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Preventing Harmful AI Bias With Fairness Through Awareness

  • 10 days ago

Artificial intelligence (AI) holds great potential to revolutionize business operations. In fact, according to a study commissioned by my company, 67% of organizations expect their AI and machine learning (ML) use cases to increase over the next year. These technologies offer advantages to increase business efficiencies, generate insights, boost competitive market capabilities and deliver personalized customer experiences.

However, enterprises within highly regulated industries face particular challenges related to AI explainability. Industries such as financial services, insurance and healthcare must use transparent, auditable decision platforms to adhere to strict regulations and compliance standards. Today, there are many AI solutions to automate business processes and decisions, but few provide meaningful explainability. While rife with potential, organizations must never lose sight of the “why” behind automated decisions and predictions.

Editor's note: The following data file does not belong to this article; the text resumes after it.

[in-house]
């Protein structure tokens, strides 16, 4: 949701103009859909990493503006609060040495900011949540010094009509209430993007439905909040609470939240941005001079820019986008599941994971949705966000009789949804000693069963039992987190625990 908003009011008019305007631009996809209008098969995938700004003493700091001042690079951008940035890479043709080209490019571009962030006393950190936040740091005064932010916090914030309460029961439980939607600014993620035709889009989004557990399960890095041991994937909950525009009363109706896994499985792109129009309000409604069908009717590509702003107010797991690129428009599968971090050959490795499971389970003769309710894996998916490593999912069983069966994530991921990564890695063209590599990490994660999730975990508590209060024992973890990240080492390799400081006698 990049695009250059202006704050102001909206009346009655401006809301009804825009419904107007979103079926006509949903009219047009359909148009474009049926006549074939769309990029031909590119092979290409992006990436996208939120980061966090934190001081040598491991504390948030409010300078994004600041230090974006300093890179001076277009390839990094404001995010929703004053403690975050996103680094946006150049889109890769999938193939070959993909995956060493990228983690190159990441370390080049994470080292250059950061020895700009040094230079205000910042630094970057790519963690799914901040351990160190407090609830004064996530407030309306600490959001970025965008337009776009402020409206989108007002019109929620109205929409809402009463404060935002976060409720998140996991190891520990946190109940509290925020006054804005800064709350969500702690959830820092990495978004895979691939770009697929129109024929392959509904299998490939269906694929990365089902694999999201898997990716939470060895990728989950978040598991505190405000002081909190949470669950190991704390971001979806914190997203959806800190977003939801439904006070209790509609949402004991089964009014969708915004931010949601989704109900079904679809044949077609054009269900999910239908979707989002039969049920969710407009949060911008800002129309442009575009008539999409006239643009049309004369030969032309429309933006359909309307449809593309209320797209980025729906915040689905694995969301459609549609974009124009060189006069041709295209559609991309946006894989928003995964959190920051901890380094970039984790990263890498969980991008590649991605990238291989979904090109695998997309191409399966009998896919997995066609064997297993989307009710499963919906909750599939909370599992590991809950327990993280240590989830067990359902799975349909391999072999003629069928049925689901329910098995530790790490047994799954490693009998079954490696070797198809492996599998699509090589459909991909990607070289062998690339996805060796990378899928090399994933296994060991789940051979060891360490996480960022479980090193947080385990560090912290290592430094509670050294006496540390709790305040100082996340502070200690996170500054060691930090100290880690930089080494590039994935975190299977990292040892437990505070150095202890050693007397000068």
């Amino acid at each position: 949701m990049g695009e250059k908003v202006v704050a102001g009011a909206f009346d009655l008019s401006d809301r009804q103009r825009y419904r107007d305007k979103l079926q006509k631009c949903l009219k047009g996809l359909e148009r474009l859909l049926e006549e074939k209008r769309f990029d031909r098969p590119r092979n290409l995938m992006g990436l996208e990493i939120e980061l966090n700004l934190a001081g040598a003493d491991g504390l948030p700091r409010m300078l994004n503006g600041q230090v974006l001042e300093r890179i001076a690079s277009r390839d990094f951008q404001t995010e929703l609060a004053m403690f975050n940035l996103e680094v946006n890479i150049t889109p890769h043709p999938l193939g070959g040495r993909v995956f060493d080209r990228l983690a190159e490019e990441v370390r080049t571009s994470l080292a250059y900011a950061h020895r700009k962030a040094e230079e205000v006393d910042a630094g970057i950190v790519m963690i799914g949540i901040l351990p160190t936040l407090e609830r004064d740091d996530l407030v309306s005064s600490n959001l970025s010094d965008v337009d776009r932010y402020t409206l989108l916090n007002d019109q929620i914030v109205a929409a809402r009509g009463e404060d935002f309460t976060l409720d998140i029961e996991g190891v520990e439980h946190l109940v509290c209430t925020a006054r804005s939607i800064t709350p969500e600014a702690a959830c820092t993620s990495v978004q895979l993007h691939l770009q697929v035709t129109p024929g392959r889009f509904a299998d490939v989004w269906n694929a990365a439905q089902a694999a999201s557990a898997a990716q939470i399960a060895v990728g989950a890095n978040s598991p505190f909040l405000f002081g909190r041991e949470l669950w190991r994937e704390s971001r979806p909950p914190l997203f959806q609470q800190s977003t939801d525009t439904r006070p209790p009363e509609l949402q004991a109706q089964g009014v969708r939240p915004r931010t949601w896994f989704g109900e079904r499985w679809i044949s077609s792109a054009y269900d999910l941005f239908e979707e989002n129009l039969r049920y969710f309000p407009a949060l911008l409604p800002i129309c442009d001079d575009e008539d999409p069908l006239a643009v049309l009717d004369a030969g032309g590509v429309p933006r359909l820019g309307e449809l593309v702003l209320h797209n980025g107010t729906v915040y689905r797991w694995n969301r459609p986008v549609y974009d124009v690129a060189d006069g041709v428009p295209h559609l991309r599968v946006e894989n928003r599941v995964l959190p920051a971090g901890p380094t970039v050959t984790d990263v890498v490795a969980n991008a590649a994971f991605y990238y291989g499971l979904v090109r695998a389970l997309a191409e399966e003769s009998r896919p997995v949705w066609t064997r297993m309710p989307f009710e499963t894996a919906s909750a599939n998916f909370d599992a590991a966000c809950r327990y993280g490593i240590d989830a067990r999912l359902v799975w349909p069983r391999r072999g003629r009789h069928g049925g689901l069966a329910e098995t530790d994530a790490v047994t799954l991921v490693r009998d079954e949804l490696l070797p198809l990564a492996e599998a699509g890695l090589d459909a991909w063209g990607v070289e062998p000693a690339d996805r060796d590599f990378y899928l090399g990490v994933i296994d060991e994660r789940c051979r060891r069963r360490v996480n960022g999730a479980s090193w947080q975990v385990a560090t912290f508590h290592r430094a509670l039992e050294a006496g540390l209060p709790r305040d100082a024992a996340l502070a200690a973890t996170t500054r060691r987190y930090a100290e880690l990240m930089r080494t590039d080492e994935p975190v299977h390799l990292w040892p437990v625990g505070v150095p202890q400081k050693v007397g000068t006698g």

Preparing For Future Regulations

Today, there are many calls from political organizations and society for greater transparency around AI. In addition, governments and consumers seek greater visibility into the algorithms behind their credit and loan approvals, marketing offers and smart home technologies. Proposed legislation in the United States (the Algorithmic Accountability Act) and globally (the EU's Artificial Intelligence Act) seeks to establish standards for safe, ethical and transparent AI outcomes. However, governments have just begun to find ways to implement regulations on AI since use cases are still evolving and emerging.

For example, the New York City Council passed a bill aimed at AI algorithms used in employment tools. The law, due to take effect in 2023, requires employers to engage an independent auditor to evaluate AI tools used to evaluate job candidates and current employees. The law requires bias audits of AI tools used to screen job candidates or promote employees. Fines up to $1,500 will be imposed for both biased AI algorithms or lack of advance notification about the use of such tools to employees and candidates. In the near term, as regulations emerge and standards evolve, businesses should focus on ways to increase transparency to prepare for future regulations.

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